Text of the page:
Ubuntu 14.04 will be released today and you couldn’t resist the itch to go try the Unity 8 preview session on the Desktop. How underwhelming… there are almost no apps, and some don’t even work and overall it’s actually pretty unexciting… let’s change that in the next few chapters.
Stephen Webb & team have lead an effort to bring Unity 8 to Ubuntu 14.04, which was done in parallel of other great work the team has landed for Ubuntu 14.04, e.g. locally integrated menus, hiDPI support and Mir support in SDL.
Over the years my contacts in Google Contacts got garbled with junk from some applications that added hundreds of contact groups. While it doesn’t really have a big impact on accessing the contacts on my phone it still bugged the neat freak in me and I wanted to eventually ™ get it fixed. Today was the day, finally…
Ubuntu’s Display Server Mir is gaining more and more traction and the team is making good progress on the platforms that are at the core of Ubuntu.
Mir is proving itself everyday to be the exact technology that Ubuntu needs to power mobile devices. Mir’s features are on par with the requirements that we put out to run Ubuntu on mobile devices. A few recent highlights include the screencasting API, Sidestage and improved right edge navigation (in concert with Unity 8).
The team is landing Unity 8 in the Ubuntu Universe archive today – great news!
Before you are getting your hopes up too high though, it is worth mentioning that the integration of Unity 8 into Ubuntu Desktop is not scheduled to happen for 13.10 but will only be fully integrated for 14.10. The QML based Unity 8 is currently fully integrated on the Ubuntu Touch images only.
This means that all data providing backends are only hooked into Unity 8 on Ubuntu Touch. On Ubuntu Desktop 13.10 Unity 8 can be started as an application and gives you an idea of where we are going, but is far from the intended user experience we are going to provide by 14.10. Unity 8 on the Desktop consumes some of the Desktop data providers, but the behavior and layout is not yet optimized for the Desktop.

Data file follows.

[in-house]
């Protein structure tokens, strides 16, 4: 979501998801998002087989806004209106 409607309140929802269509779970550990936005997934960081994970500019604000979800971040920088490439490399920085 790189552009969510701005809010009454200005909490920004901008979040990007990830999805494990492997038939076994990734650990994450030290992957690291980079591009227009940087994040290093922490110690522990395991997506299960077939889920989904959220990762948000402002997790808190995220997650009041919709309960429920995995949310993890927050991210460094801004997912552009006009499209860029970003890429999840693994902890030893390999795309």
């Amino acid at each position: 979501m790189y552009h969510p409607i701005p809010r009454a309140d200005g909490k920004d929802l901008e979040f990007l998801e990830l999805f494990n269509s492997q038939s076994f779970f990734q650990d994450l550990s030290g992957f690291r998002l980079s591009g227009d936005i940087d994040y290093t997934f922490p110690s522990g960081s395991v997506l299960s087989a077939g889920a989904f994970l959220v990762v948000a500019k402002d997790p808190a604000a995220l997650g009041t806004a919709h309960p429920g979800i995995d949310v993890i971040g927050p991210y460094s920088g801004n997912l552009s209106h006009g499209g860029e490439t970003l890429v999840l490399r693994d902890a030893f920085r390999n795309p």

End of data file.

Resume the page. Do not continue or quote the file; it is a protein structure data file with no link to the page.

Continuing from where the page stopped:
How is it looking?
Simply said: pretty! Regardless of the rough edges. Remember, this is showing the designs which were implemented for the phone first, adoption for the Desktop will come later.
We have put an overlay in place (“Early Alpha, not ready for use”) to clearly state the obvious – don’t try this
at home on your Desktop (which had my vote for the overlay text;). If you want to see all the current goodness of Unity 8 you will have to give the Ubuntu Touch images a spin.
There is a lot of work to be done to converge Unity 8 also on the Desktop. Some of the bigger tasks are:
- Enable Desktop data providers (scopes)
- Desktop specific layout & designs
- Tune the UI for pointer & touch device input
- Make it a Desktop Shell rather than just an app running in a Shell
More details are and will be captured in the Unity 8 blueprint on launchpad.
Hold my beer… I’d love to help!
I don’t get it
Yes, you do!
$> sudo apt-get update $> sudo apt-get install unity8 unity8-fake-env unity8-private $> unity8
edg·y (/ˈejē/) – creatively challenging, of bold or provocative quality
The first neutral (i.e. not published by us) benchmark of Mir is out. Michael over at Phoronix has a good write up of the current state of things and also mentions that the install was smoother than anticipated.
The results (~about 10% median, 15% average penalty in FPS, see below) are totally within the expected range for where Mir is at right now and doesn’t have us sweat. Read the rest of this entry »
The documentation for Mir is growing and we also have instructions out how to get Mir running on your computer, I wanted to briefly summarize the necessary steps to get Mir up and running and how to go back.
Please be warned that while I tried to carefully document all necessary steps you might end up with a system that doesn’t function as expected and which will require further intervention, a reinstall or might even suffer data loss (most likely during the OS reinstall;). Also, don’t use Mir on a production or public system, as there is at least one security related bug.